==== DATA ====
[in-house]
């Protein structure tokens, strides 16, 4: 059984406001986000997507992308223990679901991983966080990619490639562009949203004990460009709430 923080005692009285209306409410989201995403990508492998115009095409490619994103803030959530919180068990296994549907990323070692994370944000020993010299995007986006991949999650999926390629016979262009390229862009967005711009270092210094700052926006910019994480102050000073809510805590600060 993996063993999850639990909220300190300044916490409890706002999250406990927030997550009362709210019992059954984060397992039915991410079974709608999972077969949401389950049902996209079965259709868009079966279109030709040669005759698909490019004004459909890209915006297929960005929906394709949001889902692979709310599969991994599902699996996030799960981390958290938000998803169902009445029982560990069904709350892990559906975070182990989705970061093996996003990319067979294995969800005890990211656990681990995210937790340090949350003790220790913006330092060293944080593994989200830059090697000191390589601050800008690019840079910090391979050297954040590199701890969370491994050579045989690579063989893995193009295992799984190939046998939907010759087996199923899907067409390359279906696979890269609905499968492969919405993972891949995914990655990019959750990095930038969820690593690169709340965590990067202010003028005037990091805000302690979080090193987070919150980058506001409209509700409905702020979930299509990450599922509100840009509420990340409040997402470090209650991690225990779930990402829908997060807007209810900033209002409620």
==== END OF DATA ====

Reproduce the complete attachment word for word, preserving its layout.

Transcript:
[in-house]
């Protein structure tokens, strides 16, 4: 059984406001986000997507992308223990679901991983966080990619490639562009949203004990460009709430 923080005692009285209306409410989201995403990508492998115009095409490619994103803030959530919180068990296994549907990323070692994370944000020993010299995007986006991949999650999926390629016979262009390229862009967005711009270092210094700052926006910019994480102050000073809510805590600060 993996063993999850639990909220300190300044916490409890706002999250406990927030997550009362709210019992059954984060397992039915991410079974709608999972077969949401389950049902996209079965259709868009079966279109030709040669005759698909490019004004459909890209915006297929960005929906394709949001889902692979709310599969991994599902699996996030799960981390958290938000998803169902009445029982560990069904709350892990559906975070182990989705970061093996996003990319067979294995969800005890990211656990681990995210937790340090949350003790220790913006330092060293944080593994989200830059090697000191390589601050800008690019840079910090391979050297954040590199701890969370491994050579045989690579063989893995193009295992799984190939046998939907010759087996199923899907067409390359279906696979890269609905499968492969919405993972891949995914990655990019959750990095930038969820690593690169709340965590990067202010003028005037990091805000302690979080090193987070919150980058506001409209509700409905702020979930299509990450599922509100840009509420990340409040997402470090209650991690225990779930990402829908997060807007209810900033209002409620």